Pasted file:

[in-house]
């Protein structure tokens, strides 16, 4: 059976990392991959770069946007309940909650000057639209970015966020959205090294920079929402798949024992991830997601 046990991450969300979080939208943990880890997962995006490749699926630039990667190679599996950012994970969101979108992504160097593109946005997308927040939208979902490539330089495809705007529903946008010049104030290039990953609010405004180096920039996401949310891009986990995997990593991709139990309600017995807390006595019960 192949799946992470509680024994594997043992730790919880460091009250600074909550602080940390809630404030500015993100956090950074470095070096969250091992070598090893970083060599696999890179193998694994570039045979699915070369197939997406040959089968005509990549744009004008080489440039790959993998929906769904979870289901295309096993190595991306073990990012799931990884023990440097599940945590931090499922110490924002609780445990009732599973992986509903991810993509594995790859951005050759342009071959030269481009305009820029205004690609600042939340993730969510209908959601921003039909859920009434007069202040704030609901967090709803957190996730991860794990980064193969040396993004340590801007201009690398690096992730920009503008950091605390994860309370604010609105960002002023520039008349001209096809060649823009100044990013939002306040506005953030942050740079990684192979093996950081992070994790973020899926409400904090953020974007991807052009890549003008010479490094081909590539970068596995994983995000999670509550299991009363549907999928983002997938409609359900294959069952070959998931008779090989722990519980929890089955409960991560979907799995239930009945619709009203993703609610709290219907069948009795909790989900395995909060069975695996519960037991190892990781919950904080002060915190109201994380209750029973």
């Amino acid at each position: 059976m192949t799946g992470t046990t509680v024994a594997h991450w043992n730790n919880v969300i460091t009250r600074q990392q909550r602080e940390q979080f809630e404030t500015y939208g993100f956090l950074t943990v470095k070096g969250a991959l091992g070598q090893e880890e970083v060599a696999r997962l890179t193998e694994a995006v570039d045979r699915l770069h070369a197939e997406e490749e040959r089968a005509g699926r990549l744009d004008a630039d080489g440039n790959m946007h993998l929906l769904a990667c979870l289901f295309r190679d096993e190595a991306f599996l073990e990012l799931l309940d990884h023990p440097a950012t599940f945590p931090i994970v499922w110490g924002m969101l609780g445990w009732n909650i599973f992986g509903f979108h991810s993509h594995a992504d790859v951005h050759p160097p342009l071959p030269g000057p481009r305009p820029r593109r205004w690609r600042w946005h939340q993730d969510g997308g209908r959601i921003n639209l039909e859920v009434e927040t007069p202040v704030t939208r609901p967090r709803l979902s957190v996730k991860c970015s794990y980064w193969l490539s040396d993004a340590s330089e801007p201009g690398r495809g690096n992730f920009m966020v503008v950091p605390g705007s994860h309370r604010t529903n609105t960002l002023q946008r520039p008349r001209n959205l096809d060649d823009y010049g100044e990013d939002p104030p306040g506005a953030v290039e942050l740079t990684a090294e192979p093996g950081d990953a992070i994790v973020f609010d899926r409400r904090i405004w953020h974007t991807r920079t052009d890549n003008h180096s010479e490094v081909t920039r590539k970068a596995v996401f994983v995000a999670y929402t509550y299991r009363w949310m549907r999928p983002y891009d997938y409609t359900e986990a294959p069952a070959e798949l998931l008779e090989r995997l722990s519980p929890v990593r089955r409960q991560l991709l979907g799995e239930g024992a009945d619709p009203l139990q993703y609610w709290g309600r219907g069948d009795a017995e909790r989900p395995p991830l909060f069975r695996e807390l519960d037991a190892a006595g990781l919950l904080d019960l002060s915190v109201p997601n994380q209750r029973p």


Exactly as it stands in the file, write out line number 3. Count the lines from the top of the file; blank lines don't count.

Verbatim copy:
């Amino acid at each position: 059976m192949t799946g992470t046990t509680v024994a594997h991450w043992n730790n919880v969300i460091t009250r600074q990392q909550r602080e940390q979080f809630e404030t500015y939208g993100f956090l950074t943990v470095k070096g969250a991959l091992g070598q090893e880890e970083v060599a696999r997962l890179t193998e694994a995006v570039d045979r699915l770069h070369a197939e997406e490749e040959r089968a005509g699926r990549l744009d004008a630039d080489g440039n790959m946007h993998l929906l769904a990667c979870l289901f295309r190679d096993e190595a991306f599996l073990e990012l799931l309940d990884h023990p440097a950012t599940f945590p931090i994970v499922w110490g924002m969101l609780g445990w009732n909650i599973f992986g509903f979108h991810s993509h594995a992504d790859v951005h050759p160097p342009l071959p030269g000057p481009r305009p820029r593109r205004w690609r600042w946005h939340q993730d969510g997308g209908r959601i921003n639209l039909e859920v009434e927040t007069p202040v704030t939208r609901p967090r709803l979902s957190v996730k991860c970015s794990y980064w193969l490539s040396d993004a340590s330089e801007p201009g690398r495809g690096n992730f920009m966020v503008v950091p605390g705007s994860h309370r604010t529903n609105t960002l002023q946008r520039p008349r001209n959205l096809d060649d823009y010049g100044e990013d939002p104030p306040g506005a953030v290039e942050l740079t990684a090294e192979p093996g950081d990953a992070i994790v973020f609010d899926r409400r904090i405004w953020h974007t991807r920079t052009d890549n003008h180096s010479e490094v081909t920039r590539k970068a596995v996401f994983v995000a999670y929402t509550y299991r009363w949310m549907r999928p983002y891009d997938y409609t359900e986990a294959p069952a070959e798949l998931l008779e090989r995997l722990s519980p929890v990593r089955r409960q991560l991709l979907g799995e239930g024992a009945d619709p009203l139990q993703y609610w709290g309600r219907g069948d009795a017995e909790r989900p395995p991830l909060f069975r695996e807390l519960d037991a190892a006595g990781l919950l904080d019960l002060s915190v109201p997601n994380q209750r029973p």